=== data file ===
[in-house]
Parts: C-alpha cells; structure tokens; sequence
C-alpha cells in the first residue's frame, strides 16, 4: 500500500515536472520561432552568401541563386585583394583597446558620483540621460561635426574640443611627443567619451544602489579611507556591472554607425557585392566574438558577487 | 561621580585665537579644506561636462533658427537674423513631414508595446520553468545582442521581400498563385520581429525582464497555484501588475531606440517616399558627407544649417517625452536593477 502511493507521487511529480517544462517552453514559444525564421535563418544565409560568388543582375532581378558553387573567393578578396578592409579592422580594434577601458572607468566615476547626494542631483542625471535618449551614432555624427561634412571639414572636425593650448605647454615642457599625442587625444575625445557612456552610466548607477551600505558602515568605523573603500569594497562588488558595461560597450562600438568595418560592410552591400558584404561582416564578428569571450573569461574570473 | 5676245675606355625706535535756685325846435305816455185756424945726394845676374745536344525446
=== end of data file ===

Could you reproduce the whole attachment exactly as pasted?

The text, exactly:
[in-house]
Parts: C-alpha cells; structure tokens; sequence
C-alpha cells in the first residue's frame, strides 16, 4: 500500500515536472520561432552568401541563386585583394583597446558620483540621460561635426574640443611627443567619451544602489579611507556591472554607425557585392566574438558577487 | 561621580585665537579644506561636462533658427537674423513631414508595446520553468545582442521581400498563385520581429525582464497555484501588475531606440517616399558627407544649417517625452536593477 502511493507521487511529480517544462517552453514559444525564421535563418544565409560568388543582375532581378558553387573567393578578396578592409579592422580594434577601458572607468566615476547626494542631483542625471535618449551614432555624427561634412571639414572636425593650448605647454615642457599625442587625444575625445557612456552610466548607477551600505558602515568605523573603500569594497562588488558595461560597450562600438568595418560592410552591400558584404561582416564578428569571450573569461574570473 | 5676245675606355625706535535756685325846435305816455185756424945726394845676374745536344525446